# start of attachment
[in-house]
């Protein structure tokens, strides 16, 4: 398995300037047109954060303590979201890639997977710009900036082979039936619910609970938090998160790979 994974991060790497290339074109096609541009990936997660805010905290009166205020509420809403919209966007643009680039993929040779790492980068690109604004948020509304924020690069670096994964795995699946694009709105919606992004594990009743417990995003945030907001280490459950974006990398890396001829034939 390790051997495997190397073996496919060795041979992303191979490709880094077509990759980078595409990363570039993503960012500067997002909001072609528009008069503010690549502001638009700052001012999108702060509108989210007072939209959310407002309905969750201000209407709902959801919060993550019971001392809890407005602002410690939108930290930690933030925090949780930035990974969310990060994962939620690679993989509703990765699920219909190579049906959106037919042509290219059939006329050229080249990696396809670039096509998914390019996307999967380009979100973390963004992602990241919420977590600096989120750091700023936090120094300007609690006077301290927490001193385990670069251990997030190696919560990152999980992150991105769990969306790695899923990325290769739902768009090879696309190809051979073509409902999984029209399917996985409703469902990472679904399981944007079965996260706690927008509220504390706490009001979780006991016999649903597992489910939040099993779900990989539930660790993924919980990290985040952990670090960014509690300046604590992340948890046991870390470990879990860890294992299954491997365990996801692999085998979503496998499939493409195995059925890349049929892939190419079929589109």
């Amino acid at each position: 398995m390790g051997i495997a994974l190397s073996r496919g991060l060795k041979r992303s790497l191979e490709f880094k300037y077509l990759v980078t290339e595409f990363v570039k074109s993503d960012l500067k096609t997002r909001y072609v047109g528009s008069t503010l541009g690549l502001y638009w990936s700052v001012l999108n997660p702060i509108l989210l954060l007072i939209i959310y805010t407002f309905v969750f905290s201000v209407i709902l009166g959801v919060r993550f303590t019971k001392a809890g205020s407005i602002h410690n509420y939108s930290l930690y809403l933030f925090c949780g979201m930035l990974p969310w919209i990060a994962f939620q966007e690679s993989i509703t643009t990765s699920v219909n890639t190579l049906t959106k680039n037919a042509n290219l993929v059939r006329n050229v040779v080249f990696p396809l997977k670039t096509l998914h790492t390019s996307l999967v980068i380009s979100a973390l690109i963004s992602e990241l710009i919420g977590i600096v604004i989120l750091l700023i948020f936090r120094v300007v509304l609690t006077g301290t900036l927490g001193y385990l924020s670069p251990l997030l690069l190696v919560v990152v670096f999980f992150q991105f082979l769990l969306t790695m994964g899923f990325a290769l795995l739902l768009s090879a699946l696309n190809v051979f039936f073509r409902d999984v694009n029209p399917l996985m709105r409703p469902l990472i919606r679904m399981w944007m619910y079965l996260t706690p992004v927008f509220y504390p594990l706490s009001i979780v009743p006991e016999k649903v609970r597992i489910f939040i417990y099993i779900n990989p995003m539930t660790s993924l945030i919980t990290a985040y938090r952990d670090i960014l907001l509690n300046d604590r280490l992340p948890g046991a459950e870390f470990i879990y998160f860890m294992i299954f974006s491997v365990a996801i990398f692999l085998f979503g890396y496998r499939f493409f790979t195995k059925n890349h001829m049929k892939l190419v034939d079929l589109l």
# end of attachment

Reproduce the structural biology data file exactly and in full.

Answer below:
[in-house]
């Protein structure tokens, strides 16, 4: 398995300037047109954060303590979201890639997977710009900036082979039936619910609970938090998160790979 994974991060790497290339074109096609541009990936997660805010905290009166205020509420809403919209966007643009680039993929040779790492980068690109604004948020509304924020690069670096994964795995699946694009709105919606992004594990009743417990995003945030907001280490459950974006990398890396001829034939 390790051997495997190397073996496919060795041979992303191979490709880094077509990759980078595409990363570039993503960012500067997002909001072609528009008069503010690549502001638009700052001012999108702060509108989210007072939209959310407002309905969750201000209407709902959801919060993550019971001392809890407005602002410690939108930290930690933030925090949780930035990974969310990060994962939620690679993989509703990765699920219909190579049906959106037919042509290219059939006329050229080249990696396809670039096509998914390019996307999967380009979100973390963004992602990241919420977590600096989120750091700023936090120094300007609690006077301290927490001193385990670069251990997030190696919560990152999980992150991105769990969306790695899923990325290769739902768009090879696309190809051979073509409902999984029209399917996985409703469902990472679904399981944007079965996260706690927008509220504390706490009001979780006991016999649903597992489910939040099993779900990989539930660790993924919980990290985040952990670090960014509690300046604590992340948890046991870390470990879990860890294992299954491997365990996801692999085998979503496998499939493409195995059925890349049929892939190419079929589109």
């Amino acid at each position: 398995m390790g051997i495997a994974l190397s073996r496919g991060l060795k041979r992303s790497l191979e490709f880094k300037y077509l990759v980078t290339e595409f990363v570039k074109s993503d960012l500067k096609t997002r909001y072609v047109g528009s008069t503010l541009g690549l502001y638009w990936s700052v001012l999108n997660p702060i509108l989210l954060l007072i939209i959310y805010t407002f309905v969750f905290s201000v209407i709902l009166g959801v919060r993550f303590t019971k001392a809890g205020s407005i602002h410690n509420y939108s930290l930690y809403l933030f925090c949780g979201m930035l990974p969310w919209i990060a994962f939620q966007e690679s993989i509703t643009t990765s699920v219909n890639t190579l049906t959106k680039n037919a042509n290219l993929v059939r006329n050229v040779v080249f990696p396809l997977k670039t096509l998914h790492t390019s996307l999967v980068i380009s979100a973390l690109i963004s992602e990241l710009i919420g977590i600096v604004i989120l750091l700023i948020f936090r120094v300007v509304l609690t006077g301290t900036l927490g001193y385990l924020s670069p251990l997030l690069l190696v919560v990152v670096f999980f992150q991105f082979l769990l969306t790695m994964g899923f990325a290769l795995l739902l768009s090879a699946l696309n190809v051979f039936f073509r409902d999984v694009n029209p399917l996985m709105r409703p469902l990472i919606r679904m399981w944007m619910y079965l996260t706690p992004v927008f509220y504390p594990l706490s009001i979780v009743p006991e016999k649903v609970r597992i489910f939040i417990y099993i779900n990989p995003m539930t660790s993924l945030i919980t990290a985040y938090r952990d670090i960014l907001l509690n300046d604590r280490l992340p948890g046991a459950e870390f470990i879990y998160f860890m294992i299954f974006s491997v365990a996801i990398f692999l085998f979503g890396y496998r499939f493409f790979t195995k059925n890349h001829m049929k892939l190419v034939d079929l589109l």